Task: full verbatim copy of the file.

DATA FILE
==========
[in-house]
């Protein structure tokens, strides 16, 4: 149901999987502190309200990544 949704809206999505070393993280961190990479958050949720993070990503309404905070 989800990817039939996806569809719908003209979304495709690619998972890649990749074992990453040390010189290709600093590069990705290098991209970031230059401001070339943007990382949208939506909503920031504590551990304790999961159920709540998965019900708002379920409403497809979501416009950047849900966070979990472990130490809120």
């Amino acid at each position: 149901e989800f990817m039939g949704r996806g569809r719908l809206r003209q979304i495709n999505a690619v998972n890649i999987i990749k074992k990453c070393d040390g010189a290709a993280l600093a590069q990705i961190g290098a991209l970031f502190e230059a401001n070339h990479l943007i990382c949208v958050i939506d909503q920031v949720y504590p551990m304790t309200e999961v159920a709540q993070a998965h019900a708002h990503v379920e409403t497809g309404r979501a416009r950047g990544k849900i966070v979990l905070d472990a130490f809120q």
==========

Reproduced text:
[in-house]
């Protein structure tokens, strides 16, 4: 149901999987502190309200990544 949704809206999505070393993280961190990479958050949720993070990503309404905070 989800990817039939996806569809719908003209979304495709690619998972890649990749074992990453040390010189290709600093590069990705290098991209970031230059401001070339943007990382949208939506909503920031504590551990304790999961159920709540998965019900708002379920409403497809979501416009950047849900966070979990472990130490809120």
């Amino acid at each position: 149901e989800f990817m039939g949704r996806g569809r719908l809206r003209q979304i495709n999505a690619v998972n890649i999987i990749k074992k990453c070393d040390g010189a290709a993280l600093a590069q990705i961190g290098a991209l970031f502190e230059a401001n070339h990479l943007i990382c949208v958050i939506d909503q920031v949720y504590p551990m304790t309200e999961v159920a709540q993070a998965h019900a708002h990503v379920e409403t497809g309404r979501a416009r950047g990544k849900i966070v979990l905070d472990a130490f809120q």